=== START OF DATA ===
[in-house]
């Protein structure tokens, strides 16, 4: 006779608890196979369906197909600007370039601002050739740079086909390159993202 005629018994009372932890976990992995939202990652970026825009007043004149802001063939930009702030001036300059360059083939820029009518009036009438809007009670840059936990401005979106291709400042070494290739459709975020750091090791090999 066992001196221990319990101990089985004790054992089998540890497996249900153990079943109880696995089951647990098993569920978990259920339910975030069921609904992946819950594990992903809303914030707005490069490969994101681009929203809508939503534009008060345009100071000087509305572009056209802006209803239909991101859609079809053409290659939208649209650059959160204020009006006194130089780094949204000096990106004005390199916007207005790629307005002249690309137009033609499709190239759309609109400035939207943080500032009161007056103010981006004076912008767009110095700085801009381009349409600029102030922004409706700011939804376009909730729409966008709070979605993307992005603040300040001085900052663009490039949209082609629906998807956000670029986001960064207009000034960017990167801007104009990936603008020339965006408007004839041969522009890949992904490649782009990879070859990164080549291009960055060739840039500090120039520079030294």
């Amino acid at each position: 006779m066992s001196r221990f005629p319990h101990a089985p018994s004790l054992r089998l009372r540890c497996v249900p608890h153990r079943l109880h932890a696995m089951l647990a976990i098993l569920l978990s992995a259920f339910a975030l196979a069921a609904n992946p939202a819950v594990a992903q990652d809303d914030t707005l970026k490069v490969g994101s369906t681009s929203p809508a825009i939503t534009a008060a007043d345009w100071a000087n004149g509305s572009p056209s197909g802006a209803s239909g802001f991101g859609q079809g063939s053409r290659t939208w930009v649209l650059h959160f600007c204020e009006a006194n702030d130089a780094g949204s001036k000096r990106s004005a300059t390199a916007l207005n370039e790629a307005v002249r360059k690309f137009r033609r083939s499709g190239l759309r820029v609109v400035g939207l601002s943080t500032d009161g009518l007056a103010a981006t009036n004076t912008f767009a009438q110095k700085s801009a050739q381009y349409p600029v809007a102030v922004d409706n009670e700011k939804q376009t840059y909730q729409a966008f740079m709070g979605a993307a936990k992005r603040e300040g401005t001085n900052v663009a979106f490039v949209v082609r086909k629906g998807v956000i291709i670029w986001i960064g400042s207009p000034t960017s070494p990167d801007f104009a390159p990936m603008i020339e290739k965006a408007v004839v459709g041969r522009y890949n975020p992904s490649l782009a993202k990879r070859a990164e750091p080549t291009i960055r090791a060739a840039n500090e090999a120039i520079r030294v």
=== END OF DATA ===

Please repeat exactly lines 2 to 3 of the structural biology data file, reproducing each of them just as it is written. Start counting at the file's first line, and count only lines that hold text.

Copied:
């Protein structure tokens, strides 16, 4: 006779608890196979369906197909600007370039601002050739740079086909390159993202 005629018994009372932890976990992995939202990652970026825009007043004149802001063939930009702030001036300059360059083939820029009518009036009438809007009670840059936990401005979106291709400042070494290739459709975020750091090791090999 066992001196221990319990101990089985004790054992089998540890497996249900153990079943109880696995089951647990098993569920978990259920339910975030069921609904992946819950594990992903809303914030707005490069490969994101681009929203809508939503534009008060345009100071000087509305572009056209802006209803239909991101859609079809053409290659939208649209650059959160204020009006006194130089780094949204000096990106004005390199916007207005790629307005002249690309137009033609499709190239759309609109400035939207943080500032009161007056103010981006004076912008767009110095700085801009381009349409600029102030922004409706700011939804376009909730729409966008709070979605993307992005603040300040001085900052663009490039949209082609629906998807956000670029986001960064207009000034960017990167801007104009990936603008020339965006408007004839041969522009890949992904490649782009990879070859990164080549291009960055060739840039500090120039520079030294």
């Amino acid at each position: 006779m066992s001196r221990f005629p319990h101990a089985p018994s004790l054992r089998l009372r540890c497996v249900p608890h153990r079943l109880h932890a696995m089951l647990a976990i098993l569920l978990s992995a259920f339910a975030l196979a069921a609904n992946p939202a819950v594990a992903q990652d809303d914030t707005l970026k490069v490969g994101s369906t681009s929203p809508a825009i939503t534009a008060a007043d345009w100071a000087n004149g509305s572009p056209s197909g802006a209803s239909g802001f991101g859609q079809g063939s053409r290659t939208w930009v649209l650059h959160f600007c204020e009006a006194n702030d130089a780094g949204s001036k000096r990106s004005a300059t390199a916007l207005n370039e790629a307005v002249r360059k690309f137009r033609r083939s499709g190239l759309r820029v609109v400035g939207l601002s943080t500032d009161g009518l007056a103010a981006t009036n004076t912008f767009a009438q110095k700085s801009a050739q381009y349409p600029v809007a102030v922004d409706n009670e700011k939804q376009t840059y909730q729409a966008f740079m709070g979605a993307a936990k992005r603040e300040g401005t001085n900052v663009a979106f490039v949209v082609r086909k629906g998807v956000i291709i670029w986001i960064g400042s207009p000034t960017s070494p990167d801007f104009a390159p990936m603008i020339e290739k965006a408007v004839v459709g041969r522009y890949n975020p992904s490649l782009a993202k990879r070859a990164e750091p080549t291009i960055r090791a060739a840039n500090e090999a120039i520079r030294v």